Late in the first quarter, Furlow was fouled by Unseld in a scramble for the ball. The Hawk guard said he didn't hear the whistle and kept struggling. Unseld took exception and challenged Furlow, who tried to ward off some teammates and get to the Bullet center. Fortunately for Furlow, he failed.

That outburst was the highlight of the Bullets' evening. For the only time in the game they started playing hard and battled back from what had been a nine-point deficit to tie at 31.

But the Hawks quickly took control in the second half. With Hawes popping from the outside for 10 points to ruin Washington's attempts to sag its defense. Atlanta shot 50 percent the third period and opened up a 12-point bulge.

The Bullets cut the margin to eight early in the fourth with the help of three straight Hawk turnovers. Then Unseld who had been dominating the rebounding, fouled out with 7:16 to play and Atlanta exploded for eight straight points to put things out of reach.

Motta was so frustrated by his guards that he gave Phil Chenier his first minutes of the series. Chenier, however, missed all three of his shots. Charles Johnson was just one of five, Grevey four of 14. Larry Wright, who had been playing well, failed on three shots.

"The tough loss wasn't tonight, it was Tuesday night at home," Bullet guard Kevin Grevey said. "We knew this would be a tough one to win. We were at a complete disadvantage, trying to beat them three straight here. They had everything going for them.

"But Sunday is different. It's a man's game.They should show up ready to play."

Furlow, who talks as well as he plays, said the Bullets are hardly ready mentally to play a seventh game. "All that crying about the refs, to me that's the mark of a crybaby," he said. "They are a bunch of crybabies.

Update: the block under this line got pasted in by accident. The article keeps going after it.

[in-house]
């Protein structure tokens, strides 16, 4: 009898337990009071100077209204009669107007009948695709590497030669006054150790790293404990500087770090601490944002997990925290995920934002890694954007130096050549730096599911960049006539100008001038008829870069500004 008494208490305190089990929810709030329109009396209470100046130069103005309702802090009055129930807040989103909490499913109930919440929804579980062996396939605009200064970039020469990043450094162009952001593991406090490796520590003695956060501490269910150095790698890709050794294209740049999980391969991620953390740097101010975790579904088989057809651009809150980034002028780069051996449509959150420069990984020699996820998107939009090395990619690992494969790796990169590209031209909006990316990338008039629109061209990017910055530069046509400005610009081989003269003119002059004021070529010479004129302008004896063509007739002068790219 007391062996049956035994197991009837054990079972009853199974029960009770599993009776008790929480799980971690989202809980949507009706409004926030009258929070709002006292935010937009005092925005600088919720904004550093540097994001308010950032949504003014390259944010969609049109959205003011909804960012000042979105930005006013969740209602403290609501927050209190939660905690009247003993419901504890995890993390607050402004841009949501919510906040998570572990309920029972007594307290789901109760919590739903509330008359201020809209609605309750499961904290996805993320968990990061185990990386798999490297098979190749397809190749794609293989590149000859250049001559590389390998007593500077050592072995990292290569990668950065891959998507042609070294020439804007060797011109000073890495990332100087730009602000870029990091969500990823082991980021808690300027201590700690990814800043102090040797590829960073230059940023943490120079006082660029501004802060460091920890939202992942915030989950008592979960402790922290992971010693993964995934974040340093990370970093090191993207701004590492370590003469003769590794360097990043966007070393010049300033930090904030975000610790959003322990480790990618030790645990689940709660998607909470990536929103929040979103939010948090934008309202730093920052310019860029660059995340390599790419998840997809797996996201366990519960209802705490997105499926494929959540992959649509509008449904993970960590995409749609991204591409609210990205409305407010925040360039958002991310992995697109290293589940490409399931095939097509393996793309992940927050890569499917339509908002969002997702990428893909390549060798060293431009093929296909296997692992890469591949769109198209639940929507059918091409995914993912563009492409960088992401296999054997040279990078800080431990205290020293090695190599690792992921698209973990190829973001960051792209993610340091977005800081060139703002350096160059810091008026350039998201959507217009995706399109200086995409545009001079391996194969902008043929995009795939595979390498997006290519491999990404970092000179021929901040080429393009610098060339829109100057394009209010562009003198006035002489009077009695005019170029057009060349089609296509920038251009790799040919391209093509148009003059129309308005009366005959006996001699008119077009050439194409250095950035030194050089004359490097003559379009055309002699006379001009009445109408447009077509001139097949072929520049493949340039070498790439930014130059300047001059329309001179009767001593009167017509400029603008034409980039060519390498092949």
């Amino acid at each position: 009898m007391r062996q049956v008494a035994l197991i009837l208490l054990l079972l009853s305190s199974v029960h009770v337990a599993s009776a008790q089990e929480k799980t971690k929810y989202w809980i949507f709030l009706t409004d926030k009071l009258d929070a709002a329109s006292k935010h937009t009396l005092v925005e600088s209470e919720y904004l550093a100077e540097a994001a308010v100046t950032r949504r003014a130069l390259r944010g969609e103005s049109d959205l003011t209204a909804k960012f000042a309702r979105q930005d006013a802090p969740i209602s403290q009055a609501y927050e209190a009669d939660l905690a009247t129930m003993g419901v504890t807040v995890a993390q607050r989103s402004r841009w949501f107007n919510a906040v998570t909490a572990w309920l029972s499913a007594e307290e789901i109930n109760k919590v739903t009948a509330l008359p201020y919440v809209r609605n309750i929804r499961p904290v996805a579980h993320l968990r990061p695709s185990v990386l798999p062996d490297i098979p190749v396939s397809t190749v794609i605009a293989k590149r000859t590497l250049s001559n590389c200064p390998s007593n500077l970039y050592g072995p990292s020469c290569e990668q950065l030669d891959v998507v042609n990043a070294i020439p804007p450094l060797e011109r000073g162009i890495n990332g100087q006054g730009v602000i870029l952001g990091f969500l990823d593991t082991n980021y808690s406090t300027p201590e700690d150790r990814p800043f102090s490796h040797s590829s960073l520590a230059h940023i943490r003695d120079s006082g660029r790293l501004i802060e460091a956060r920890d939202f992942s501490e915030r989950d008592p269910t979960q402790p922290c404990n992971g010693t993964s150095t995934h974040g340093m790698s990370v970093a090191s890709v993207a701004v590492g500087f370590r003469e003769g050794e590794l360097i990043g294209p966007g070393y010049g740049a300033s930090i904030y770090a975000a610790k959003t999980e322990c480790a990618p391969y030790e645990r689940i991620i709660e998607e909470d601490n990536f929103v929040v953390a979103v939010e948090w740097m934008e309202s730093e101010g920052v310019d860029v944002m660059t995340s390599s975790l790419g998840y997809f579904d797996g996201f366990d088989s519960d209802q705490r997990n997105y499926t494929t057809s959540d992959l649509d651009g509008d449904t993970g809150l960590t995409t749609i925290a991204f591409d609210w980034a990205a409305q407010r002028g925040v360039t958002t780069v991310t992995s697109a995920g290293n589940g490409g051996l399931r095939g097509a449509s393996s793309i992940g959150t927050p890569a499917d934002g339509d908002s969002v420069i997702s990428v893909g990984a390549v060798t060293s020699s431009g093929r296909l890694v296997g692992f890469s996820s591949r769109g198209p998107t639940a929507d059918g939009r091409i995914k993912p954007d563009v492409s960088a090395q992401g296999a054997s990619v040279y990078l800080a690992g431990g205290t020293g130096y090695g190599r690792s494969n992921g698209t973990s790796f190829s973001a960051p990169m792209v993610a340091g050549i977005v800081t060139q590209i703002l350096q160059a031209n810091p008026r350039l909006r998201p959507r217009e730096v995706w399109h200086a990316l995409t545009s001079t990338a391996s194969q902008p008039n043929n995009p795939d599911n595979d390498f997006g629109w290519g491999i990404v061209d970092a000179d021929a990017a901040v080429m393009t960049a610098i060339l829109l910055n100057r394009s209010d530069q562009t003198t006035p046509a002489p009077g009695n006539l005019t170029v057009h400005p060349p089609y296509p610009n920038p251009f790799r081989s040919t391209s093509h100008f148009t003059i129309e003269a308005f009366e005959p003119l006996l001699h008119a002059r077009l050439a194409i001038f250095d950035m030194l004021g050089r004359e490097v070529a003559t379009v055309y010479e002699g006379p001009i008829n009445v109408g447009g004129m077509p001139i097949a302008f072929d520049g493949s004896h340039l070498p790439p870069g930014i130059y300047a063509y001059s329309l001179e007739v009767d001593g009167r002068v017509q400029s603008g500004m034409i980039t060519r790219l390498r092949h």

"The Bullets are world champions. What are they doing crying instead of getting it done?"

Tonight, the Bullets had only 15 assists, a season low. When their offense is functioning properly, they usually record at least 20, with many setting up easy layups.

Part of Washington's problems has been its poor offensive execution for most of the series. Even when the Bullets won two straight here last weekend they did not disply the efficiency and smoothness that characterizes their best basketball.

Atlanta's defense has contributed greatly to their plight but Unseld reiterated tonight 'that we haven't executed properly in a long time."

By harassing Unseld every time he pulls down a rebound and by pressing the Bullets full court after every Atlanta basket, the Hawks have almost eliminated the Bullet running game.

Washington was averaging, according to Hawk Coach Hubie Brown, "15 or 16 points a game on transitions" at the start of the series, but over the last three games, its output "has been negligible."

"We've been down this road before," Motta said, referring to the Bullets' uphill battle in last year's final round against Seattle. "I expect the seventh game to be a tough one. But how much more intense can it be? Tonight was the most intense so far." CAPTION: Picture 1, Wes Unseld (left) wrestles with Terry Furlow in first quarter; by UPI; Picture 2, Tom Henderson gets shot blocked by Eddie Johnson in fourth. Richard Darcey-The Washington Post; Picture 3, Dan Roundfield stops Elvin Hayes from scoring late in game when Bullets trailed by 10. Photos by Richard Darcey-The Washington Post; Picture 4, Ted Turner, owner of Hawks, celebrates from courtside Omni seat. AP